Phil Meadows took the concept further and reminded us that it is not just love, but a zealous love that is all-consuming, that is the core of our being if we are Christians. The presence of the Holy Spirit in our lives so transforms us and imparts to us the love of God and others that this holy, zealous love burns through us and our character into the world around us.
While these may be simple concepts, sometimes they are too often forgotten. We tend to focus on sins and administration more than we focus on love. We plan worship services, board meetings, job requirements, school plays, bus schedules, laundry, dinner, etc. and forget that the basis of our very lives when we are Christians is a holy love for God and everyone else.
The passionate love of a converted person is the kind of godly love that characterizes who we are in Christ. This is the kind of love that we need to make a point to cultivate, experience, and share on a daily basis. The only way we can share it with others is if we ourselves have it; and the only way to have it is to spend serious time with the One who loves us in this way.
We sang a song yesterday in our service, Take Time to Be Holy. I would add, Take Time to Be Loved. Because that is the essence of Christianity: we are loved by God so we can love God and others. All you need is love!
Sometimes I am a little slow picking up on new things, but I just recently stumbled upon a new version of my favorite Charles Wesley hymn, And Can It Be.
This is the hymn Charles wrote to describe his experience of God’s grace in an unmistakable way in his life. Some have called it his conversion experience, and some have called it his version of his brother John’s Aldersgate experience (assurance of salvation). Either way, it was a powerful awareness of the love and grace of God in his life.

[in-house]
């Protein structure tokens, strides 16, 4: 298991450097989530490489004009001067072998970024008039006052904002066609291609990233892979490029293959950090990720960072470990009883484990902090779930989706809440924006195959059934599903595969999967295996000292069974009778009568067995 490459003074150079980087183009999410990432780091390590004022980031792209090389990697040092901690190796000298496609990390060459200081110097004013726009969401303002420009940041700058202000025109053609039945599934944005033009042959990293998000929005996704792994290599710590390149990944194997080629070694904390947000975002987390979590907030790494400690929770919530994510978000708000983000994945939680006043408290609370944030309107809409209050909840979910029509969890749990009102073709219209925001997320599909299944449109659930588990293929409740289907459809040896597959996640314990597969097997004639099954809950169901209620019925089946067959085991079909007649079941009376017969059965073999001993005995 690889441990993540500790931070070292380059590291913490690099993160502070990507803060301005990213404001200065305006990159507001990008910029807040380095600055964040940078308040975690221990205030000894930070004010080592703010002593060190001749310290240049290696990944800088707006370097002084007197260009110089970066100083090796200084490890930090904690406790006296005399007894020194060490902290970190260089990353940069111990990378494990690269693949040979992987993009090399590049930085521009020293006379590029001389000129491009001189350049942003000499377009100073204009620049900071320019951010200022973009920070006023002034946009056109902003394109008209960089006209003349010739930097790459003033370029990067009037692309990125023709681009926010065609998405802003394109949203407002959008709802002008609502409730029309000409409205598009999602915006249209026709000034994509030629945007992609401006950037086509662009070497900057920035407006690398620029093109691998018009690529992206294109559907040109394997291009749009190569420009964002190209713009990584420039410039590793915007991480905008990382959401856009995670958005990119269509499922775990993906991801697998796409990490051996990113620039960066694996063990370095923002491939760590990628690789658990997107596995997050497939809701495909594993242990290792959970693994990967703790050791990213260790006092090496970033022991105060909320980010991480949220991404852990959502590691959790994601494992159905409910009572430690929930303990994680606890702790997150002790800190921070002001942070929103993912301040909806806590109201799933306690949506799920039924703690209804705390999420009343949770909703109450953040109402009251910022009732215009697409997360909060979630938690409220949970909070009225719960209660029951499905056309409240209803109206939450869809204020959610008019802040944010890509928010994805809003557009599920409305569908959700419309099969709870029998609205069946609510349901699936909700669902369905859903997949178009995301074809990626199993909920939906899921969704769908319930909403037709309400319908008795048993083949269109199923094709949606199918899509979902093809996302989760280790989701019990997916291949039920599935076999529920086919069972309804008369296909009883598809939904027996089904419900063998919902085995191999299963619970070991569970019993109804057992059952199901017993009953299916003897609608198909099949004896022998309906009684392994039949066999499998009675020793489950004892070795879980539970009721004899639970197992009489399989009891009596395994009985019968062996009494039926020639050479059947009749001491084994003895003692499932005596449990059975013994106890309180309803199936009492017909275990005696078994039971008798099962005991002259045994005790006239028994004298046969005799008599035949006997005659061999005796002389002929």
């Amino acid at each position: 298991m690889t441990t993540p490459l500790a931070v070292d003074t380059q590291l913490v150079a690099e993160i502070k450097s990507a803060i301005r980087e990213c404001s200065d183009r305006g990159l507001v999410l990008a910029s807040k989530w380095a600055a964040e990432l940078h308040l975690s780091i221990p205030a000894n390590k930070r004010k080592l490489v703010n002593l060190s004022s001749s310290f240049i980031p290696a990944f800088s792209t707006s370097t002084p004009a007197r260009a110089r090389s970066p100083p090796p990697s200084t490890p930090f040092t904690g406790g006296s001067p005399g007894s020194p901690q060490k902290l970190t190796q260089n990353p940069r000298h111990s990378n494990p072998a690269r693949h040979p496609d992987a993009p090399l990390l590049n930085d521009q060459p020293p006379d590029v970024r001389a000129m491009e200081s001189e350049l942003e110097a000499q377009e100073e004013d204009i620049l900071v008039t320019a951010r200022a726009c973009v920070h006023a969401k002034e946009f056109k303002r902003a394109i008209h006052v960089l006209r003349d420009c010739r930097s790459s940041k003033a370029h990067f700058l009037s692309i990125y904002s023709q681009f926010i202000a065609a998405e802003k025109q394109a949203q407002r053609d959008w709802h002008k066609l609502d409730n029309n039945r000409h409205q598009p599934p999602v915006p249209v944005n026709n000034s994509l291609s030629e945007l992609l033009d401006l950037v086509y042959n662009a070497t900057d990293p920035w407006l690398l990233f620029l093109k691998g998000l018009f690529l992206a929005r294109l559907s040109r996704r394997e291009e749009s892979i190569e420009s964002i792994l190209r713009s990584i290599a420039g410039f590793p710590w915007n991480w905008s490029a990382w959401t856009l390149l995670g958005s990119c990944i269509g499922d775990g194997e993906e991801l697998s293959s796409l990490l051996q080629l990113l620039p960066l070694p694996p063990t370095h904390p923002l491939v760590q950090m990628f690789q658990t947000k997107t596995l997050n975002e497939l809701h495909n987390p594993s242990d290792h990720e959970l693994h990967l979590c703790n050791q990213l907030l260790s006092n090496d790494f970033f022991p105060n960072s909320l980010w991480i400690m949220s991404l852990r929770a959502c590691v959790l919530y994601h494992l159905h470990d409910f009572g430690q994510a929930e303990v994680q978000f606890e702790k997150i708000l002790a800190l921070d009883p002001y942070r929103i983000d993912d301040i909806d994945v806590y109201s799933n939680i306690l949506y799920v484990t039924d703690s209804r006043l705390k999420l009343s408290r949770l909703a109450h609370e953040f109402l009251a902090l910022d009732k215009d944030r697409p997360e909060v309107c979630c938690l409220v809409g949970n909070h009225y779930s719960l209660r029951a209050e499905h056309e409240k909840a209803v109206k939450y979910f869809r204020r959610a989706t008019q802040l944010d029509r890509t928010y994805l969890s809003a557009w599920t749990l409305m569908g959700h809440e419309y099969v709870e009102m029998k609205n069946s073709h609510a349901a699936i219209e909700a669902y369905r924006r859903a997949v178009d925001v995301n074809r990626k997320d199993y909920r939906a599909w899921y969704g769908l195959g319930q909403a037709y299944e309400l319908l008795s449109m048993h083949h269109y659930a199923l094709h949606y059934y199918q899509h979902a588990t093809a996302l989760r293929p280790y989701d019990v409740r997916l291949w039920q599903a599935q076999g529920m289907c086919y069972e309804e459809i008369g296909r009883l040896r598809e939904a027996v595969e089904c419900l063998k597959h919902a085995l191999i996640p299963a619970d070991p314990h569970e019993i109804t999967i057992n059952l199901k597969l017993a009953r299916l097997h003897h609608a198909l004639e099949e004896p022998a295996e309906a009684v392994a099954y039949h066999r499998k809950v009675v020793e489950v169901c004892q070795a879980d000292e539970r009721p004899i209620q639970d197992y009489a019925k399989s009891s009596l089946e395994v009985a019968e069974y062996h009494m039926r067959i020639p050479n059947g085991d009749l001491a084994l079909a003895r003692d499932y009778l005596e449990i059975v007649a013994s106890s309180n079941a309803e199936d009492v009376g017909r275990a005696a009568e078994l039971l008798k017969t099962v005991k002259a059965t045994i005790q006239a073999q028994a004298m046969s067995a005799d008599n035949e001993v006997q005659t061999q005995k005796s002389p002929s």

I had never heard this hymn before I went to Asbury Seminary. There we sang it so often some referred to it as Asbury’s “fight song.” I have to say, there was always something electric in the air when the pipe organ would drop out of the fourth verse and we sang it a capella, and then had the crescendo for the fifth verse.
Here is the original version, thanks to the folks at hymnal.net. It has all five verses and a piano accompaniment, so if you have never heard the hymn, you know how it goes (and what the lyrics are).
Below is the new version, which is wonderful. Enjoy!
My wife homeschools our children, and this week they were being introduced to subordinate clauses (cue the elf jokes). For those who don’t remember English grammar lessons, a subordinate clause is a phrase that cannot stand alone as a sentence. There is a very interesting case in the New Testament concerning a subordinate clause.
Before I get to that, though, it needs to be pointed out that when the New Testament was written in the first century, and in Greek, there were no spaces between words and no punctuation marks at all (and there were no lower case letters, either). Those hadn’t been introduced into writing yet, so all of the divisions of words and phrases and the punctuation marks are all the product of translators.